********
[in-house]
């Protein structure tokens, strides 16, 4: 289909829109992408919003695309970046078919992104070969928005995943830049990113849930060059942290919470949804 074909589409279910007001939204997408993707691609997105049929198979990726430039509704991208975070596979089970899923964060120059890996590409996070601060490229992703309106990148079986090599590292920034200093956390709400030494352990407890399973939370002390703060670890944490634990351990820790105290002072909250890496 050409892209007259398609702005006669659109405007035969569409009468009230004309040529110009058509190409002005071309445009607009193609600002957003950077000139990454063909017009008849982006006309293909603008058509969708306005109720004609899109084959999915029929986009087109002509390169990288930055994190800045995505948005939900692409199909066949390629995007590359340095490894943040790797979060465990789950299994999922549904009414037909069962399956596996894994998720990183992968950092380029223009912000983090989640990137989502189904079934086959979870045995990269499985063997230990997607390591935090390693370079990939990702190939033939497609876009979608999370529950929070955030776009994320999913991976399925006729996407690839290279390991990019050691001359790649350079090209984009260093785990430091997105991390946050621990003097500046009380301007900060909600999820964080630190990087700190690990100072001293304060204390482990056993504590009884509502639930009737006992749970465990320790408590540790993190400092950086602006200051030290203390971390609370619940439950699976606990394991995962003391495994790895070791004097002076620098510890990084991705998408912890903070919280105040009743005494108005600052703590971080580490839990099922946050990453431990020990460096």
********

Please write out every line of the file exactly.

[in-house]
């Protein structure tokens, strides 16, 4: 289909829109992408919003695309970046078919992104070969928005995943830049990113849930060059942290919470949804 074909589409279910007001939204997408993707691609997105049929198979990726430039509704991208975070596979089970899923964060120059890996590409996070601060490229992703309106990148079986090599590292920034200093956390709400030494352990407890399973939370002390703060670890944490634990351990820790105290002072909250890496 050409892209007259398609702005006669659109405007035969569409009468009230004309040529110009058509190409002005071309445009607009193609600002957003950077000139990454063909017009008849982006006309293909603008058509969708306005109720004609899109084959999915029929986009087109002509390169990288930055994190800045995505948005939900692409199909066949390629995007590359340095490894943040790797979060465990789950299994999922549904009414037909069962399956596996894994998720990183992968950092380029223009912000983090989640990137989502189904079934086959979870045995990269499985063997230990997607390591935090390693370079990939990702190939033939497609876009979608999370529950929070955030776009994320999913991976399925006729996407690839290279390991990019050691001359790649350079090209984009260093785990430091997105991390946050621990003097500046009380301007900060909600999820964080630190990087700190690990100072001293304060204390482990056993504590009884509502639930009737006992749970465990320790408590540790993190400092950086602006200051030290203390971390609370619940439950699976606990394991995962003391495994790895070791004097002076620098510890990084991705998408912890903070919280105040009743005494108005600052703590971080580490839990099922946050990453431990020990460096």